Here come the kids
School’s out and now you have to find ways to entertain them
SCHOOL holidays. Love them, dread them. It all depends on your stage of life and the age of your children – but they come around too quickly and can sometimes leave you unprepared and frustrated as to how to occupy the children for the next two weeks.
There is a host of things to do in south-east Queensland. Aussie World, north of Brisbane, has long been a family favourite. With new rides and entertainment, a visit should be on the cards. Try the Wasp – it flings you around wildly but you stay in control with a joy stick.
The Bombora Bounce ride can rise to 10 metres before dropping and twisting. It sounds forceful but it is okay even for little ones.
The older kids (and you) will enjoy being frightened in the Mayhem Maze, a horror maze with nine rooms and extensive props, sounds, smells, special effects and hidden chambers with live actors and life-like animatronics.
The Gold Coast – a Mecca for families – is always going to provide the goods, with theme parks and accommodation options from the high-end to the budget and activities from kid-friendly skydiving to water sports.
The Sunshine Coast with its long beaches and village-like destinations holds a wealth of choices for kids and parents, from roller-blading to beach fun, to the never-let-you-down aquatic excitement at Sea Life Sunshine Coast at Mooloolaba.
Australia Zoo is a winner for the entire family and its school holiday program has more activities than you could fit into a day.
There is even a mob of meerkats, which recently joined the African animal factory.
The Toowoomba Carnival of Flowers (on until September 24) may be popular with parents, but it also has plenty of family-friendly activities for the kids, from entertainment to colourful parades and exciting rides.
A Brisbane city day could include a visit to GOMA where free entry to the Children’s Art Centre will keep the children happy and unleash their creativity.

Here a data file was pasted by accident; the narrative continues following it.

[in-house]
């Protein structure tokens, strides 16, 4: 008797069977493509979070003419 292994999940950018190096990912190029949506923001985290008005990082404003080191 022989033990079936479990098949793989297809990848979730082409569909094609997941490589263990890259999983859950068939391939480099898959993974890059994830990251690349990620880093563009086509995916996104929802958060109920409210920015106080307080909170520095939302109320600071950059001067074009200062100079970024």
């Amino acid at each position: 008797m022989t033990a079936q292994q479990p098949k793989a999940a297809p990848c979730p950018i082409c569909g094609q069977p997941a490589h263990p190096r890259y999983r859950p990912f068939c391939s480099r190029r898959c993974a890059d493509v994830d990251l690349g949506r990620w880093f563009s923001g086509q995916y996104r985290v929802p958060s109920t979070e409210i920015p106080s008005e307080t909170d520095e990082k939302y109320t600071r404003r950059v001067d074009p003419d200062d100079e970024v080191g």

The centre works with artists on projects aimed at young ones. You browse the galleries and exhibitions while the kids are fully occupied and culturally educated.
There is no stuffiness at this gallery.
After all that creativity and culture, the kids could work off their excess energy with a swim at the artificial beach in the 17ha of parklands at Brisbane’s South Bank.
Fraser Coast delivers a lot all year but excels during school holidays with kids’ workshops at Hervey Bay and Maryborough and free entry to the WetSide Water Park in Hervey Bay.
If you really want to get away for a few days or the full two weeks, a camping holiday can still be arranged.
Discovery Parks is Australia’s largest operator of lifestyle parks and has caravan and cabin parks nationwide – and the sites are often in some of the country’s most picturesque locations.
If budget restraints and time limitations are a problem, pitch a tent in the backyard and have a staycation camping holiday. Get the kids involved with making a picnic for lunch or dinner.
Your local library and art gallery will have a host of free school holiday activities.
Keep the activities going at home with an arts and crafts table. You’ll be surprised how much glitter and paint and stickers you can buy for just a few dollars at your local thrift shop and if you sit down with the kids and get crafty yourself, the reward is satisfying.
Perhaps the most important thing about school holidays is to spend time fun with the kids, which means everyone is a winner.
◗ Jake and Tilly will greet you at Aussie World on the Sunshine Coast and, below right, thrillseekers on one of the rides at Dreamworld on the Gold Coast.